I rated the V2 OLPF RED Epic Dragon at ISO 800 and used a Formatt 1/2 CTB filter in the matte box. (Read more about why I used the Blue filter here.) I also installed a Red Cine X replication of Juan Melara’s KODAK 2393 LUT. We shot on a Fujinon Cabrio 19-90 and I allowed the image to slightly overexpose. The dragon has so much dynamic range I was never in danger of clipping the skin tones. I did this to help soften the skin. As the LUT compressed the highlights, it flattens out the brighter tones, in effect clarifying the variations in the models skin. Plus since we were using a single source, it helped me get a bit extra light into the shadows to retain a bit of the information.
I find the RED Dragon sensor to behave much more like photochemical film than video. It's much more “Alexa” than MX chip. Its dynamic range is way up top. Especially with the new V2 OLPF. Just like 35, the best way to get a thick negative is to open up a half stop or stop, then “print” down in development. Or in the Dragon’s case, RCX.
The nearly 15 hours of footage boiled down to what you see. A 30 second spot
3: “Come Play”
For Sesame Street; directed by Koyalee Chandra
I have had the fortune to shoot a full on broadcast spot for Sesame Street. It was for their new show in an after school time slot.
The main challenge on this shoot was working with the Muppets; there are so many constraints to framing, camera height and special needs to the Muppeteers. That said, Koyalee, our director, envisioned a moving camera, and some “stunts” -- This means special setups. My favorite thing in the world!!! We built for the shots of Grover a dual dolly that moved together, parallel, so the Muppeteers could operate Grover on one dolly with their monitors and tools, while the camera was bolted to that dolly on a perfectly parallel track with speed rails, and the camera can maintain the appropriate frame.
We shot in Carroll Park in Brooklyn. The day was sunny, and utilising the dynamic range of the Dragon (I keep talking about it because it's such an important and freeing aspect of the camera), all we needed was a bit of fill light bring up the character, without having to worry about a forest of flags and nets. Outdoors in direct sun, a 4K par HMI with 1/4 CTO and some opal diffusion provided us with enough punch to lift the shadows against a back lit sun. The highlight retention keeps the image looking natural, while saving us time and effort. We planned the day so that as the sun moved across the sky, we shot the different pieces so all the scenes were back lit then filled in, maintaining a consistent look, despite a constantly changing sky.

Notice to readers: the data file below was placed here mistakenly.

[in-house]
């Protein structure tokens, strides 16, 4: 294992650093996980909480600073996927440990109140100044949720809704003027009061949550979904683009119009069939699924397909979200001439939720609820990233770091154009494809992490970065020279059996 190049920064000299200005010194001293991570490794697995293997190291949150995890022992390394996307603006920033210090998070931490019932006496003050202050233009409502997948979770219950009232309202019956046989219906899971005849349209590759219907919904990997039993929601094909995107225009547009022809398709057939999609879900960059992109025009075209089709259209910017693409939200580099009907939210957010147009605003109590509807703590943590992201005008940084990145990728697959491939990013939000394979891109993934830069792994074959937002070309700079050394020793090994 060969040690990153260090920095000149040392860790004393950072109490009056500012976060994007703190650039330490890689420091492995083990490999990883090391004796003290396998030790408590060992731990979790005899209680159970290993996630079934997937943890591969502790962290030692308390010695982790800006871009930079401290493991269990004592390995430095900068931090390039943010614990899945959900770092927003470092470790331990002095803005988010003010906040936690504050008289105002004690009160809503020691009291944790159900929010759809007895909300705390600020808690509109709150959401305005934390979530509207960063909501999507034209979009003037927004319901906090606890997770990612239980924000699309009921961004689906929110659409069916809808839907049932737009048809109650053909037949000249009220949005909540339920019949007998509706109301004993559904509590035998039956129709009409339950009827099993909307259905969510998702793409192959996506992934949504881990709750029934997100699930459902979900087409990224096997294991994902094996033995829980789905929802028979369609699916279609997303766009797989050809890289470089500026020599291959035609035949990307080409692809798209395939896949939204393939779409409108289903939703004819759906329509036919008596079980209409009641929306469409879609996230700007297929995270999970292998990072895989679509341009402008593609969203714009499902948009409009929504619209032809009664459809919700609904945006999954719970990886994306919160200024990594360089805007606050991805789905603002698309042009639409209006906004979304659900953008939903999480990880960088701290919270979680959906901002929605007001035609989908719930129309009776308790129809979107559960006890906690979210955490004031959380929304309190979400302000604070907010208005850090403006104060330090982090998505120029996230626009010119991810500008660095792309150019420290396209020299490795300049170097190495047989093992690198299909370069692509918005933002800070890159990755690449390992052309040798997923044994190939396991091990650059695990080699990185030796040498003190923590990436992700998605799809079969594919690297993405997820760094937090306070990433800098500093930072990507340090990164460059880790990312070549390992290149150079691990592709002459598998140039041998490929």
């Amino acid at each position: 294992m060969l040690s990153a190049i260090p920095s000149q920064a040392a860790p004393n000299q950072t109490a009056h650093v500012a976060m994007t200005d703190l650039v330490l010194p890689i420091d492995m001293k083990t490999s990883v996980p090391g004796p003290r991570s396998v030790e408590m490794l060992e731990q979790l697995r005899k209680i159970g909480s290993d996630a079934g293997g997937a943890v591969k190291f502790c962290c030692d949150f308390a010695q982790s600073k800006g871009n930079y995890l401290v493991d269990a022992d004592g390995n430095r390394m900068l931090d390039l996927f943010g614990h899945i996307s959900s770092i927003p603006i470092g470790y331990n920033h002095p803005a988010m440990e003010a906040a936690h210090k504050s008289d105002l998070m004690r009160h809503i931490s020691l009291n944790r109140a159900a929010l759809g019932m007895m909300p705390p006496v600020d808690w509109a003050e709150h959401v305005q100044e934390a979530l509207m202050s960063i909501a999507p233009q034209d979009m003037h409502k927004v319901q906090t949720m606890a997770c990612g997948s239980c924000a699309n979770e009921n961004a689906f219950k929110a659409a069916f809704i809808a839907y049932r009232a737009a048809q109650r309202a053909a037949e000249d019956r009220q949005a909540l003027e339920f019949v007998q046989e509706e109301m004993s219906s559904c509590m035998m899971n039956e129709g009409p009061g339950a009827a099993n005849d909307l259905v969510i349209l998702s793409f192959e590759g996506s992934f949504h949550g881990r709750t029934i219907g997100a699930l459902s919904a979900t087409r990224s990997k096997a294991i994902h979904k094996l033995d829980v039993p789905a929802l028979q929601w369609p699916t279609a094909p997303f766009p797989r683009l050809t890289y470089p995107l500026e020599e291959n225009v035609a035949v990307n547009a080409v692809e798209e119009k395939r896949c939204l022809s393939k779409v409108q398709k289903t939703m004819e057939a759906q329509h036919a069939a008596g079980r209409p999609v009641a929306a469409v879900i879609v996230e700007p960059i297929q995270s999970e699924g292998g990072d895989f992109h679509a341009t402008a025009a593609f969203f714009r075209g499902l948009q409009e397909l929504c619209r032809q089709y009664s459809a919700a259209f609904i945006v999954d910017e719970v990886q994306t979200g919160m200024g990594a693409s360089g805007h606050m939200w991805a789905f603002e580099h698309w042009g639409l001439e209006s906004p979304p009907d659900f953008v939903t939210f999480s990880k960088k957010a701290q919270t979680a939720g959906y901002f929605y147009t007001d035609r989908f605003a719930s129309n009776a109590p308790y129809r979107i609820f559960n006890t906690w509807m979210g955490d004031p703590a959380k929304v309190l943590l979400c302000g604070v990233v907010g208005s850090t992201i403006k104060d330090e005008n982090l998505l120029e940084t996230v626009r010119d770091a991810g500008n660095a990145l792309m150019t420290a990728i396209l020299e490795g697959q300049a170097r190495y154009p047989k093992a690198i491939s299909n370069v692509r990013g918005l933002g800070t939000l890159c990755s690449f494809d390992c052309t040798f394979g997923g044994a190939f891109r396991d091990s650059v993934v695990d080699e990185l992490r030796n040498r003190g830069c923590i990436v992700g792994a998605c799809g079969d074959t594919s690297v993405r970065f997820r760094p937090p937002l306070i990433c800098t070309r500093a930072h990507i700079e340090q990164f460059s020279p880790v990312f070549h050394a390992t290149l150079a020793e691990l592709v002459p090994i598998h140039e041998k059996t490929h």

We shot with a custom look, based on REDLOGFILM that I built in RCX to give the post team a nice starting place from which to work. A simple 709 look.
I enjoyed the technical challenge of making simple camera moves cater to the complexity of working with the Muppets.
4: “TMNT Crossover Shoe”
For FILA; directed by the Diamond Brothers
(Shot on RED Dragon V1 OLPF (for low light sensitivity) with Fujinon Cabrio and Duclos 11-16.)
This was my first Shoe commercial. Working again with the Diamond Bros., we had a very fun shoot, albeit short cause the final spot is only 15 seconds. We needed the look and feel of Sodium vapor lamps, so we used a 9K Maxi Brute, placed relatively far from the set, at the same height as the actual streetlights on the street we shot on. This ensured the angle, and shadows would fall naturally, while giving us the output we needed to achieve the slow motion shots and wide shots equally well. I skinned the Maxi in Urban Vapor 2, a somewhat green/yellow gel that matches Sodium vapor while maintaining a degree of color accuracy. Roger Deakins used these gels on Tungsten lights for In Time to make the film feel like Los Angeles at night. It pays to read American Cinematographer; it's full of great information. For the overhead shots we rigged the camera to the Condor, and raised it up to the appropriate height with a “grip saver” offset.
(Again, sorry for the lack of pictures of the setups -- damn phone.)
The Condor was then repurposed to a lighting platform after that shot was completed. To prevent too many shadows from crossing the set at various intensities, we black wrapped the streetlights selectively to build the ambient light level we wanted, and it really helped to balance the scene. We also used the Low Angle Prism again, to get the camera appear to be nearly floor level for the dolly shots and shoe shots. I love shooting night exteriors; sadly we had to buy stock footage of the city for the night aerials. Budget didn’t allow for a chopper shoot.
All in all it was a crazy few weeks, but I got to try so many new tools, techniques and lighting styles.
Thanks for reading!